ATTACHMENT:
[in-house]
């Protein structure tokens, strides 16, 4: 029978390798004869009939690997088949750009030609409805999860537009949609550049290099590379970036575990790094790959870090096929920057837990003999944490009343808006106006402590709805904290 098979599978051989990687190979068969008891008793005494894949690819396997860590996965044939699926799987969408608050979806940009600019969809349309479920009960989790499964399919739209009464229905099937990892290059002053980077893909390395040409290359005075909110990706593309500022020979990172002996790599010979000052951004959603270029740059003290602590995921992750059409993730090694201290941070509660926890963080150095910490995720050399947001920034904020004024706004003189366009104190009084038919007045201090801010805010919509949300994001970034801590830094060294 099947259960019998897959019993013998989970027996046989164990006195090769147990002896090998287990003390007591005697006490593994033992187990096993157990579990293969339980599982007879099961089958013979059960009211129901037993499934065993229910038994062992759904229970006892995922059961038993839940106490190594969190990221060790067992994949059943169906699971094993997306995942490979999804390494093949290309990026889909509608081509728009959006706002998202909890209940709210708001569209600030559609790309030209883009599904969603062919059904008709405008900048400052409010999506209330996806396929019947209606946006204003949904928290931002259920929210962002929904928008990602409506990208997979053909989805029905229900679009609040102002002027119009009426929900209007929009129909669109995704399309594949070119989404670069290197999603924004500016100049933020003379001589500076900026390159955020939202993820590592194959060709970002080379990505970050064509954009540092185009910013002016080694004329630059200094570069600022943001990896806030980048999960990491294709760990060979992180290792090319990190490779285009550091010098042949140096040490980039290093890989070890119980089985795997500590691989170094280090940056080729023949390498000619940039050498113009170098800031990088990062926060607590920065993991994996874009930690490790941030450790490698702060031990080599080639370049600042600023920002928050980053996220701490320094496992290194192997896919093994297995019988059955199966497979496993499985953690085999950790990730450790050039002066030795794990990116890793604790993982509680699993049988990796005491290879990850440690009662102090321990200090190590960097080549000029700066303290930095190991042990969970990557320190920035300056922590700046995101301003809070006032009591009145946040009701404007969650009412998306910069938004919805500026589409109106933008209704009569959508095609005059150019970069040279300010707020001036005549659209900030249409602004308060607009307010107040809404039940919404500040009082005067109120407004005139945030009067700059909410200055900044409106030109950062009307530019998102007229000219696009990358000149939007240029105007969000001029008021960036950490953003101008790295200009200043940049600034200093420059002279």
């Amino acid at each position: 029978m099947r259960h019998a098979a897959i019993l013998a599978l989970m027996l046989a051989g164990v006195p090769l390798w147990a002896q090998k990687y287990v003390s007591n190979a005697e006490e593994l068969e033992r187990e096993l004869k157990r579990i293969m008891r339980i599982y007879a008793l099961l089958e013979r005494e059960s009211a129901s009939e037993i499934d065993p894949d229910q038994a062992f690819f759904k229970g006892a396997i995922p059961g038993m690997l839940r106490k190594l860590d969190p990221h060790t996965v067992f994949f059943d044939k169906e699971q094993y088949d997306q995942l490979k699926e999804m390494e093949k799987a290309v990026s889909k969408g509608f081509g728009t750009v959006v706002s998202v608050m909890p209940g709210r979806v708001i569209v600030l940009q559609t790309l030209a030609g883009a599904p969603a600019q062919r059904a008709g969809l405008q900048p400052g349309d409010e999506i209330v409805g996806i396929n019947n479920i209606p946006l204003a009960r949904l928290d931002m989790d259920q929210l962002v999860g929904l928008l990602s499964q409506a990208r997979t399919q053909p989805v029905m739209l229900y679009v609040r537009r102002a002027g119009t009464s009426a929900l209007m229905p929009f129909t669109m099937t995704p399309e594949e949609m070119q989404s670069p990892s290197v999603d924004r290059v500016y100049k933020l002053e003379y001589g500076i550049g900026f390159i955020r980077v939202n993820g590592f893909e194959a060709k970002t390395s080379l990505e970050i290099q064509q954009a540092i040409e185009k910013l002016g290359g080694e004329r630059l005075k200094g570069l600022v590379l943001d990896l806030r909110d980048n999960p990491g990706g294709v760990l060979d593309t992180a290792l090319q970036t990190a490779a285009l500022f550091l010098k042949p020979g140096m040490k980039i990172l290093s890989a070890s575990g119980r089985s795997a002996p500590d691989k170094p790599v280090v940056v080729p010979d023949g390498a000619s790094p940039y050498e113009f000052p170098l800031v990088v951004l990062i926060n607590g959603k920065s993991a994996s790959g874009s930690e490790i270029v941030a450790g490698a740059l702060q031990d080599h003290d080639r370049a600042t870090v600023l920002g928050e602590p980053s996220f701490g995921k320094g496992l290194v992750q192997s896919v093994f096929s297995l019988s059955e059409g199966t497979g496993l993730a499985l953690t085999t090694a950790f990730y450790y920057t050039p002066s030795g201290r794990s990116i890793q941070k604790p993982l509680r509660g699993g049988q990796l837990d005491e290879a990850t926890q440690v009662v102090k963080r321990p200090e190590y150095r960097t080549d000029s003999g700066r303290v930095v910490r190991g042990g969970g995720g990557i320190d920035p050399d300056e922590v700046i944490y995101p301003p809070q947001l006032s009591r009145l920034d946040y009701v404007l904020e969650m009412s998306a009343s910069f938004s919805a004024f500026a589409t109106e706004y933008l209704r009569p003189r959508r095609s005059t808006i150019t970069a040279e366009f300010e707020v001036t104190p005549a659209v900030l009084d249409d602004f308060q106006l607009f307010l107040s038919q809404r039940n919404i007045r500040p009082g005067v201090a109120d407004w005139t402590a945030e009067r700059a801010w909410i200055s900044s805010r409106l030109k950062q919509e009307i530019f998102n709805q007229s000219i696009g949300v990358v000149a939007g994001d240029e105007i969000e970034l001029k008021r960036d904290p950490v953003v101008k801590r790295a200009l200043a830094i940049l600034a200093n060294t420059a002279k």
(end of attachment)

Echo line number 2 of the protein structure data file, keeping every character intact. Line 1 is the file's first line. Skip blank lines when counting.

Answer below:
């Protein structure tokens, strides 16, 4: 029978390798004869009939690997088949750009030609409805999860537009949609550049290099590379970036575990790094790959870090096929920057837990003999944490009343808006106006402590709805904290 098979599978051989990687190979068969008891008793005494894949690819396997860590996965044939699926799987969408608050979806940009600019969809349309479920009960989790499964399919739209009464229905099937990892290059002053980077893909390395040409290359005075909110990706593309500022020979990172002996790599010979000052951004959603270029740059003290602590995921992750059409993730090694201290941070509660926890963080150095910490995720050399947001920034904020004024706004003189366009104190009084038919007045201090801010805010919509949300994001970034801590830094060294 099947259960019998897959019993013998989970027996046989164990006195090769147990002896090998287990003390007591005697006490593994033992187990096993157990579990293969339980599982007879099961089958013979059960009211129901037993499934065993229910038994062992759904229970006892995922059961038993839940106490190594969190990221060790067992994949059943169906699971094993997306995942490979999804390494093949290309990026889909509608081509728009959006706002998202909890209940709210708001569209600030559609790309030209883009599904969603062919059904008709405008900048400052409010999506209330996806396929019947209606946006204003949904928290931002259920929210962002929904928008990602409506990208997979053909989805029905229900679009609040102002002027119009009426929900209007929009129909669109995704399309594949070119989404670069290197999603924004500016100049933020003379001589500076900026390159955020939202993820590592194959060709970002080379990505970050064509954009540092185009910013002016080694004329630059200094570069600022943001990896806030980048999960990491294709760990060979992180290792090319990190490779285009550091010098042949140096040490980039290093890989070890119980089985795997500590691989170094280090940056080729023949390498000619940039050498113009170098800031990088990062926060607590920065993991994996874009930690490790941030450790490698702060031990080599080639370049600042600023920002928050980053996220701490320094496992290194192997896919093994297995019988059955199966497979496993499985953690085999950790990730450790050039002066030795794990990116890793604790993982509680699993049988990796005491290879990850440690009662102090321990200090190590960097080549000029700066303290930095190991042990969970990557320190920035300056922590700046995101301003809070006032009591009145946040009701404007969650009412998306910069938004919805500026589409109106933008209704009569959508095609005059150019970069040279300010707020001036005549659209900030249409602004308060607009307010107040809404039940919404500040009082005067109120407004005139945030009067700059909410200055900044409106030109950062009307530019998102007229000219696009990358000149939007240029105007969000001029008021960036950490953003101008790295200009200043940049600034200093420059002279």